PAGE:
Friday, April 27, 2012

Nostalgia Theater: Cartoon Conan -- The Bloodthirsty Barbarian's Animated Antics

This week we look at what may well be the culmination of the very long line of kids' shows derived from questionable source material. That's right, it's the animated incarnation of author Robert E. Howard's legendary literary hero, Conan the Cimmerian. However, unlike Cartoon Rambo and Cartoon RoboCop, Cartoon Conan was actually...not bad! While the very notion that Howard's looting, thieving, and plundering anti-hero could possibly be a positive role model is just too bizarre to even think about, somehow the show found a way to make the tenuous balancing act it embodied work, lasting for two seasons and sixty-five episodes.

Created by Sunbow (they of '80s Transformers and G.I. Joe fame) and premiering in weekly syndication in fall of 1992, Conan the Adventurer took its barebones cues from director John Milius' insanely-violent (and insanely awesome, natch) 1982 feature, but swapped out the head-choppping and dismembering for something a little more palatable to the ten-and-under set. Thus, instead of being orphaned by the worshippers of a snake cult and embarking on a blood-soaked trail of vengeance, Cartoon Conan is trying to restore his family after they're turned to stone, all the while armed with a mystic "star sword" that sends the various snake men he comes in contact with into another dimension. No muss, no fuss, and more importantly, no blood, no guts.


The similarities to He-Man are obvious, and while longtime aficionados would rightly blanche at their beloved hero not partaking in the orgies of violence he was known for, anyone who tuned in to a cartoon expecting this was in for a rude awakening anyway. Inherent limitations notwithstanding, the series, developed and story edited by comic and animation vet Christy Marx, still mixed in enough high stakes derring-do with the kiddie-fied elements that the necessary need to neuter its subject matter wasn't made too painfully obvious (although I could've done without the baby phoenix that served as Conan's sidekick and comic foil). By the time it went daily with its second season, Conan the Adventurer had even garnered enough ratings success to spawn a tie-in toyline from Hasbro:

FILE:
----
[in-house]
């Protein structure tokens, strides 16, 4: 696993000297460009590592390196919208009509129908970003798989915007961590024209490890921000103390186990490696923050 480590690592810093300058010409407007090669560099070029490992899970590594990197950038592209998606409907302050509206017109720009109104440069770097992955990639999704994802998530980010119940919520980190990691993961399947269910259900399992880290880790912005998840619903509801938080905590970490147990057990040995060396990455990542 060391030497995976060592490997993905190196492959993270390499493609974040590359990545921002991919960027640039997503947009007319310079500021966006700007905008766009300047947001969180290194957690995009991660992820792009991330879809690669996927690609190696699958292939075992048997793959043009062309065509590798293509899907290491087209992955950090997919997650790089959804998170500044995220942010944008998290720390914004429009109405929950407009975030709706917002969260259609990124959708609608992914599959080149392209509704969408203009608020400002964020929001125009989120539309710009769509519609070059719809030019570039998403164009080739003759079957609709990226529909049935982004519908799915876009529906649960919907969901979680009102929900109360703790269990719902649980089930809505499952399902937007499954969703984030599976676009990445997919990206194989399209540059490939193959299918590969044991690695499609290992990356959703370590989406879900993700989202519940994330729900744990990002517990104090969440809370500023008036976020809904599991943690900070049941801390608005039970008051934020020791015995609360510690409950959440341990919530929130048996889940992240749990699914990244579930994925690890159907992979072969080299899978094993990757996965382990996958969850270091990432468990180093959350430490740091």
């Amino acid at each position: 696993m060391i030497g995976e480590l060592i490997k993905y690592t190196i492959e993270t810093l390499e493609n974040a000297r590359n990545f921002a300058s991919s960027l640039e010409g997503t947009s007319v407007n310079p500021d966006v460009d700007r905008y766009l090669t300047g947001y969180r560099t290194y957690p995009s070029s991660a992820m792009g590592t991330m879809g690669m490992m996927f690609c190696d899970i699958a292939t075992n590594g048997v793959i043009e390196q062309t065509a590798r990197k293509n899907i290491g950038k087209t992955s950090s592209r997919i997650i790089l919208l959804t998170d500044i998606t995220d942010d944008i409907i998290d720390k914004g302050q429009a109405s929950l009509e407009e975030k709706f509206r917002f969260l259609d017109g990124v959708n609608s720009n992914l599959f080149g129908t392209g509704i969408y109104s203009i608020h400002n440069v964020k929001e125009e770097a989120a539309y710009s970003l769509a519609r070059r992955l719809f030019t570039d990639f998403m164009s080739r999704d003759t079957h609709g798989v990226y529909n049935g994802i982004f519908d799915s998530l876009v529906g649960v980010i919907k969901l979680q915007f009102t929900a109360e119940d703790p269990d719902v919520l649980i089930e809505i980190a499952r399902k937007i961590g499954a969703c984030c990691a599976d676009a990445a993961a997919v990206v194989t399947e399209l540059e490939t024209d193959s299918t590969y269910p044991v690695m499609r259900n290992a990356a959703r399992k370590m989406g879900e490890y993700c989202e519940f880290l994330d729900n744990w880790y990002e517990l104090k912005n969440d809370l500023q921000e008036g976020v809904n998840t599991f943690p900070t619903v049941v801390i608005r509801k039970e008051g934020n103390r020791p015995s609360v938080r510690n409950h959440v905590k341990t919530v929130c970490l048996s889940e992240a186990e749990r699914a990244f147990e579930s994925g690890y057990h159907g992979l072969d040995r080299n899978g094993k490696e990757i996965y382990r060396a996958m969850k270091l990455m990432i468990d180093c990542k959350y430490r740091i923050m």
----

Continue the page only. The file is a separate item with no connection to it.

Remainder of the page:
While I have plenty of kind words for the show that inspired them, these toys may actually be the worst action figures ever made. Seriously. Ever.

Anyway, another measure of how successful the Conan animated show became was that after two years in syndication, CBS took it to network for a short-lived Saturday morning spin-off series in 1994. With network standards & practices at play, it was already a safe bet that the watered down Adventurer would be be even further so, and the new show's title, Conan and the Young Warriors, removed any doubt. Picking up where the previous series left off, this had the wayward barbarian making like Cartoon Mr. T, as he played nursemaid to a group of precocious youngsters with magical powers. It was exactly as awful as it sounds:


Needless to say, the Young Warriors iteration didn't last nearly as long as its predecessor, disappearing after a scant thirteen episodes. I mean, kids are dumb, but they're not that dumb. In the interim, Cartoon Conan has largely disappeared from most people's radars (as has the character himself, at least if the box office receipts from last summer's Conan the Barbarian reboot movie are anything to judge by). Nonetheless, the entire first series has recently come to DVD, and at a price that makes it worthy of a look. Conan the Adventurer may not necessarily be what's best in life, but you also won't hear any lamentations about it from me.

4 comments:

Christy Marx said...

Zaki,I appreciate the nice review, but I need to correct one thing: the toys came before the animation series, not as a result of it. In fact, while I was developing the series in tandem with the toy development, I ended up naming characters, therefore gave names to some of the action figures.

Zaki said...

Hi Christy -

Thanks so much for the clarification. My comment was based on my own recollection of seeing the toys at retail much later than the premiere of the show, but I may simply have misremembered.

Also, I'm honored that you found my post! Can you share any stories about bringing the show to the screen, and how that process went down?

BrianH said...

I'm with Zaki, I'd love to hear about the process of developing a hard R rated film into a children's cartoon.

And another great write up, Mr. Hasan!

Taranaich said...

I'm actually impressed by the number of references to the original stories in the cartoons. The first episode alone has more nods to Howard's stories than every cinematic "adaptation" combined.